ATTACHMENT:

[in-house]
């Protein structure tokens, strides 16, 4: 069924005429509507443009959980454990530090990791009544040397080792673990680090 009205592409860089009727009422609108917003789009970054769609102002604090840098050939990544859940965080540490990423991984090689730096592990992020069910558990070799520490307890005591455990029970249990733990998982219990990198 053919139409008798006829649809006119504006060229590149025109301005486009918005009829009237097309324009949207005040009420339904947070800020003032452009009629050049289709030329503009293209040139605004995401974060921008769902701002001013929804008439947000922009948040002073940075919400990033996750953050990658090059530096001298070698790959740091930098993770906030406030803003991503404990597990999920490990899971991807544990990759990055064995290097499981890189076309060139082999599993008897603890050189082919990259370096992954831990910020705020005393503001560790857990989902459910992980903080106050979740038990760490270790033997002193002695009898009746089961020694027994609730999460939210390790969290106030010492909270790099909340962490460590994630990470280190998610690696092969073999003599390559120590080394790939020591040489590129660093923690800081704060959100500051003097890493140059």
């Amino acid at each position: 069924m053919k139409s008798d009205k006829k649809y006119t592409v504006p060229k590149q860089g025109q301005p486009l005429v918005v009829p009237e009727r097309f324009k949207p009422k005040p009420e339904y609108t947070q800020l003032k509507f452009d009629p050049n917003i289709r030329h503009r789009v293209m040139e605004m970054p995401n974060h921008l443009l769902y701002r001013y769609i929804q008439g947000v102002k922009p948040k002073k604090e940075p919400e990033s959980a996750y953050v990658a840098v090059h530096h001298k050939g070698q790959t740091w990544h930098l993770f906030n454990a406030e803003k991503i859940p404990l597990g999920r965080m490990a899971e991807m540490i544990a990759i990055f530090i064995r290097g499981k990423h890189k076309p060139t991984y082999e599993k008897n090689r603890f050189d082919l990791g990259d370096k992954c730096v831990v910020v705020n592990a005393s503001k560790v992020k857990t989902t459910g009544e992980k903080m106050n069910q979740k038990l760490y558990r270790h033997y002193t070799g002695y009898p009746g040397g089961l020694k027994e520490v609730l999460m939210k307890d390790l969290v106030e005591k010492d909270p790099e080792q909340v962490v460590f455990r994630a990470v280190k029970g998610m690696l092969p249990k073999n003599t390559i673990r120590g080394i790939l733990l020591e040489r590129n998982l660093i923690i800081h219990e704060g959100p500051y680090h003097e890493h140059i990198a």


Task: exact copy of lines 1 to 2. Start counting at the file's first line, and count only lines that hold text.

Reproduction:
[in-house]
């Protein structure tokens, strides 16, 4: 069924005429509507443009959980454990530090990791009544040397080792673990680090 009205592409860089009727009422609108917003789009970054769609102002604090840098050939990544859940965080540490990423991984090689730096592990992020069910558990070799520490307890005591455990029970249990733990998982219990990198 053919139409008798006829649809006119504006060229590149025109301005486009918005009829009237097309324009949207005040009420339904947070800020003032452009009629050049289709030329503009293209040139605004995401974060921008769902701002001013929804008439947000922009948040002073940075919400990033996750953050990658090059530096001298070698790959740091930098993770906030406030803003991503404990597990999920490990899971991807544990990759990055064995290097499981890189076309060139082999599993008897603890050189082919990259370096992954831990910020705020005393503001560790857990989902459910992980903080106050979740038990760490270790033997002193002695009898009746089961020694027994609730999460939210390790969290106030010492909270790099909340962490460590994630990470280190998610690696092969073999003599390559120590080394790939020591040489590129660093923690800081704060959100500051003097890493140059």